ConocoPhillips (COP -0.04%) has come a long way over the past few years. The most important part of that transformation has been the significant improvement in the company's cash flow breakeven level from above $75 oil to less than $50 oil. However, the company plans to work on further improvements over the next year that should make it an even stronger oil company one year from now. Here's a look at where the company plans to go from here.
Stepping away from the deepwater
In mid-2015, ConocoPhillips announced that it had decided to start reducing investments in deepwater exploration spending to lower costs and its risk profile. One of the driving factors of that decision was a string of expensive dry holes. Earlier in 2015, for example, the company noted that deepwater exploration wells in Angola and the Gulf of Mexico came up dry, costing the company $142 million in dry hole expenses. Meanwhile, last year an exploration well in the Canadian Atlantic came up dry.
Since that time, the company has slowly exited deepwater exploration. Not only has the company reduced exploration drilling, but it also recently sold its stake in exploration blocks offshore Senegal, which included two recent discoveries. However, the company still has work to do, including closing out exploration programs in the Gulf of Mexico and Canadian Atlantic. These closeouts could lead to several additional asset sales. In the Gulf of Mexico, for example, it holds a stake in the large Shenandoah discovery with Anadarko Petroleum (APC), and it has a joint venture with BP (BP -0.10%) and Chevron (CVX 0.47%) to explore a vast area of the Gulf that includes two discoveries. The company also needs to decide what to do with its stake in an exploration joint venture in the Canadian Atlantic with Suncor (SU 0.13%) and Royal Dutch Shell (RDS.A) (RDS.B) that has already come up dry once. The future from these regions should not only bring in additional cash but also reduce future exploration capex requirements, which totaled about $600 million this year.
Getting less gassy
In addition to continuing to exit deepwater exploration, the other major transition for ConocoPhillips over the next year will be its portfolio in North America. The company said last year that it intends to sell between $5 billion and $8 billion of primarily North American natural gas assets. Among the assets reportedly on the auction block are the company's unutilized Kenai LNG export terminal in Alaska and some of its natural gas assets in Western Canada, which are said to be worth $2 billion. Meanwhile, the company has several gas assets in the U.S., including the San Juan Basin in New Mexico and Colorado, where it's the largest operator, as well as the Uinta Basin in Utah and the Wind River Basin in Wyoming.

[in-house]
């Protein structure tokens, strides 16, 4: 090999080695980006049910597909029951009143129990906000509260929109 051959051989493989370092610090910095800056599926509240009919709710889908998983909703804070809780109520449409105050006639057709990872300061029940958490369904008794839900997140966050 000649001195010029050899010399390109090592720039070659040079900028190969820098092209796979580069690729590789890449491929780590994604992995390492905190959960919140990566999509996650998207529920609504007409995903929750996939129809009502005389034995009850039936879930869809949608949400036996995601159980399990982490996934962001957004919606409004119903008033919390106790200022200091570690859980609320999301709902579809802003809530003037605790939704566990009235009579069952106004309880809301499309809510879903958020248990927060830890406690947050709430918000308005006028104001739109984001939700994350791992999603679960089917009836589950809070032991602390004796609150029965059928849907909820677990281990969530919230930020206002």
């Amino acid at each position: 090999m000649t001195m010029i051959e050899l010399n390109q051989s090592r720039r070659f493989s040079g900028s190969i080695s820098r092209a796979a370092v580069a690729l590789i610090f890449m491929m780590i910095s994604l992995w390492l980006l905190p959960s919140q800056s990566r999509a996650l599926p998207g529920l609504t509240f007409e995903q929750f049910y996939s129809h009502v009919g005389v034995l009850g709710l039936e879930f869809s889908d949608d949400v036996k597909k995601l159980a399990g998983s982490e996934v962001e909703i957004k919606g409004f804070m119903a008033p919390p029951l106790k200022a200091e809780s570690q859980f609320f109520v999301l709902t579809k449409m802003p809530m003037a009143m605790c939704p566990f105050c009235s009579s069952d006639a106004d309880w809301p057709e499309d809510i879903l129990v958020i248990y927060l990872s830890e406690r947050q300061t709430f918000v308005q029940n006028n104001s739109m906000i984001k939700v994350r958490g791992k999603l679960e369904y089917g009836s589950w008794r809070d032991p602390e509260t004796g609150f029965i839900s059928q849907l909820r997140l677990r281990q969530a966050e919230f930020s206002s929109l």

These asset sales would do three things for the company. First, because these are underutilized assets, the market doesn't give the company much credit for them, so their sale should unlock shareholder value. Meanwhile, the cash infusion from these sales would provide the company with money to pay down debt and buy back stock. Finally, these divestitures would improve the company's margin, because conventional gas assets produce lower margin than the company's core liquids-focused assets do.
A lean, mean shale-focused machine
The company doesn't expect to get all that done in one year. However, with several assets currently on the block, it should make significant progress on its divestiture program over the next year. That will enable the company to start accelerating its value proposition by paying off debt, buying back stock, and investing in high-return shale wells.
Going forward, these last transitional steps will provide the company with even more flexibility, because it can focus future investments on flexible shale drilling. That will enable ConocoPhillips to offer investors a balance of growth and returns no matter what oil does in the future:
As that slide shows, at a minimum, the company intends to maintain production, grow the dividend, and pay down debt each year, while flexibly allocating any excess cash flow between share buybacks and growth-focused spending. As oil prices increase, it will have more capital to allocate to those two initiatives, with a focus on boosting the total annual return of shareholders over just growing output. In other words, if the company can get more bang for its buck via share buybacks, it would choose to allocate more capital in that direction.
The expectation is that by focusing on what drives returns, the company will create more value for investors over the long term.